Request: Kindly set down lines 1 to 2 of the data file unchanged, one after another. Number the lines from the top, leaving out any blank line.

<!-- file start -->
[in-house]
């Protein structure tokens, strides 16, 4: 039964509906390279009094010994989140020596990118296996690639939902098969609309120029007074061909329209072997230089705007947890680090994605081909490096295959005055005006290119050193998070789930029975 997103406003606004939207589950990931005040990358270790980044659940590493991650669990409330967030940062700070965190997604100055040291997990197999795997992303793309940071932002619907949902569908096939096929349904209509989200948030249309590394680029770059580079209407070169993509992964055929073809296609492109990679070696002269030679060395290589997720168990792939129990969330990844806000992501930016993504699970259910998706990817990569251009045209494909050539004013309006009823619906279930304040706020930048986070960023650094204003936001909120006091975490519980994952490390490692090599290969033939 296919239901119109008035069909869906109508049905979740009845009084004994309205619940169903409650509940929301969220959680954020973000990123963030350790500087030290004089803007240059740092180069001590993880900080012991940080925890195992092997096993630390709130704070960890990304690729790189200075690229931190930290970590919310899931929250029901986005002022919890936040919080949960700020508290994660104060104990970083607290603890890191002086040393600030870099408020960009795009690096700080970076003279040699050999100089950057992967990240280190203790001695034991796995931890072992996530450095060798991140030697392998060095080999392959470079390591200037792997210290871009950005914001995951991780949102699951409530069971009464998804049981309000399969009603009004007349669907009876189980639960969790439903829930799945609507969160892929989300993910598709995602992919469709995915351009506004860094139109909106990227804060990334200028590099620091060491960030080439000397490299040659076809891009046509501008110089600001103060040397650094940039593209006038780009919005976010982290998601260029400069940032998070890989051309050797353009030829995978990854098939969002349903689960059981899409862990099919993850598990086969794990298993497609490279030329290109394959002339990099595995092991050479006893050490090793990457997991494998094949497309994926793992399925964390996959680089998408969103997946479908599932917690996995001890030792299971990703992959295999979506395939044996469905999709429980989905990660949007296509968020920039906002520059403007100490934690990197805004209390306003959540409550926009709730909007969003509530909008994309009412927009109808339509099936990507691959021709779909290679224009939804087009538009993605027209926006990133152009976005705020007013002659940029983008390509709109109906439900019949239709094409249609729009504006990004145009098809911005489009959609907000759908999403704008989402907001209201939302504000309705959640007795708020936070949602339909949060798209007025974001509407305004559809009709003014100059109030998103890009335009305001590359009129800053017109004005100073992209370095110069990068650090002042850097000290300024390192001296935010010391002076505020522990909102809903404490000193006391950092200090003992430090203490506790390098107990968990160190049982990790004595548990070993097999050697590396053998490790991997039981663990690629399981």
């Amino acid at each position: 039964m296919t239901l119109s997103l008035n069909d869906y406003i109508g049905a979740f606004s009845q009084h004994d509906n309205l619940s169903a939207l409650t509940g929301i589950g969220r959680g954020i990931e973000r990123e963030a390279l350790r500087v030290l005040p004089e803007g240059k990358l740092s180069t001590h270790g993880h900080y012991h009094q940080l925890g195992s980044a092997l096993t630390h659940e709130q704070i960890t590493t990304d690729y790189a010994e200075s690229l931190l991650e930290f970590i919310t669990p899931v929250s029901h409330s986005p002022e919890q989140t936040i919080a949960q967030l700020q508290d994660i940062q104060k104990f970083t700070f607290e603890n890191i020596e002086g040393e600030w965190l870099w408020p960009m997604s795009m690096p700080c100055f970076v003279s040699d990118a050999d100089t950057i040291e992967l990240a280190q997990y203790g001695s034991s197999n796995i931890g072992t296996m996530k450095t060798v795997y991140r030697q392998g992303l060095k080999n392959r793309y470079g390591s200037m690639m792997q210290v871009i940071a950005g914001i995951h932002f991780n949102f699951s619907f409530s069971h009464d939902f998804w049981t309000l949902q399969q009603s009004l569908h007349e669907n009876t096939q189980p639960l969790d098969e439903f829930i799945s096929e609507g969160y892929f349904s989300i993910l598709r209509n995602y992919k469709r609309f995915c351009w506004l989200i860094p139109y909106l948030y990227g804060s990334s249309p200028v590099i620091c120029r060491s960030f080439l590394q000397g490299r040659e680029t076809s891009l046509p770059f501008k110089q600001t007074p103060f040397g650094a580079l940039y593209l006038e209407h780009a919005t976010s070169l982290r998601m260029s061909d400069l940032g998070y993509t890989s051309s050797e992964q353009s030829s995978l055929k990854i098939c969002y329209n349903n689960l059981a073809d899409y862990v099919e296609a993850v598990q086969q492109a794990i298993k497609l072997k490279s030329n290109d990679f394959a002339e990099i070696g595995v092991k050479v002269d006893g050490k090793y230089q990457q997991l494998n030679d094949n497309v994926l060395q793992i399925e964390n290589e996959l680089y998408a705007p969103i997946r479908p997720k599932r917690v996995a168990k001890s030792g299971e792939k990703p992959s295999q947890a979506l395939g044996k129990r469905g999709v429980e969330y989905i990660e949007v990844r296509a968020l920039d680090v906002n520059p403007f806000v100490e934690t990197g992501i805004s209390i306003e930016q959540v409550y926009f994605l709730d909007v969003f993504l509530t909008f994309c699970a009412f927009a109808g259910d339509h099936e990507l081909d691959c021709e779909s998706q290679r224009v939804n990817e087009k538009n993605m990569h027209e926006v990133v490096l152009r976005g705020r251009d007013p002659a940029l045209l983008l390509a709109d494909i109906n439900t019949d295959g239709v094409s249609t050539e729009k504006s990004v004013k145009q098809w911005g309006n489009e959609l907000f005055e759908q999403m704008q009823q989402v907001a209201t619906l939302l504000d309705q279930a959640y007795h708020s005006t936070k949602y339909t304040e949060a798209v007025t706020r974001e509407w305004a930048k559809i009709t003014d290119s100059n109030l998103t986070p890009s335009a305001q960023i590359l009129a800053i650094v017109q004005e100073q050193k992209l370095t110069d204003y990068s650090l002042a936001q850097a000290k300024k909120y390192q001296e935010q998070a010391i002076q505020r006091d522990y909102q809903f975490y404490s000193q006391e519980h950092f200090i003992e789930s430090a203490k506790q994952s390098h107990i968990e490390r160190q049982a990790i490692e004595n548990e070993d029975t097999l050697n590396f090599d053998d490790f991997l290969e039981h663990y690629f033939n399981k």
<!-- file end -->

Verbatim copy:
[in-house]
């Protein structure tokens, strides 16, 4: 039964509906390279009094010994989140020596990118296996690639939902098969609309120029007074061909329209072997230089705007947890680090994605081909490096295959005055005006290119050193998070789930029975 997103406003606004939207589950990931005040990358270790980044659940590493991650669990409330967030940062700070965190997604100055040291997990197999795997992303793309940071932002619907949902569908096939096929349904209509989200948030249309590394680029770059580079209407070169993509992964055929073809296609492109990679070696002269030679060395290589997720168990792939129990969330990844806000992501930016993504699970259910998706990817990569251009045209494909050539004013309006009823619906279930304040706020930048986070960023650094204003936001909120006091975490519980994952490390490692090599290969033939 296919239901119109008035069909869906109508049905979740009845009084004994309205619940169903409650509940929301969220959680954020973000990123963030350790500087030290004089803007240059740092180069001590993880900080012991940080925890195992092997096993630390709130704070960890990304690729790189200075690229931190930290970590919310899931929250029901986005002022919890936040919080949960700020508290994660104060104990970083607290603890890191002086040393600030870099408020960009795009690096700080970076003279040699050999100089950057992967990240280190203790001695034991796995931890072992996530450095060798991140030697392998060095080999392959470079390591200037792997210290871009950005914001995951991780949102699951409530069971009464998804049981309000399969009603009004007349669907009876189980639960969790439903829930799945609507969160892929989300993910598709995602992919469709995915351009506004860094139109909106990227804060990334200028590099620091060491960030080439000397490299040659076809891009046509501008110089600001103060040397650094940039593209006038780009919005976010982290998601260029400069940032998070890989051309050797353009030829995978990854098939969002349903689960059981899409862990099919993850598990086969794990298993497609490279030329290109394959002339990099595995092991050479006893050490090793990457997991494998094949497309994926793992399925964390996959680089998408969103997946479908599932917690996995001890030792299971990703992959295999979506395939044996469905999709429980989905990660949007296509968020920039906002520059403007100490934690990197805004209390306003959540409550926009709730909007969003509530909008994309009412927009109808339509099936990507691959021709779909290679224009939804087009538009993605027209926006990133152009976005705020007013002659940029983008390509709109109906439900019949239709094409249609729009504006990004145009098809911005489009959609907000759908999403704008989402907001209201939302504000309705959640007795708020936070949602339909949060798209007025974001509407305004559809009709003014100059109030998103890009335009305001590359009129800053017109004005100073992209370095110069990068650090002042850097000290300024390192001296935010010391002076505020522990909102809903404490000193006391950092200090003992430090203490506790390098107990968990160190049982990790004595548990070993097999050697590396053998490790991997039981663990690629399981």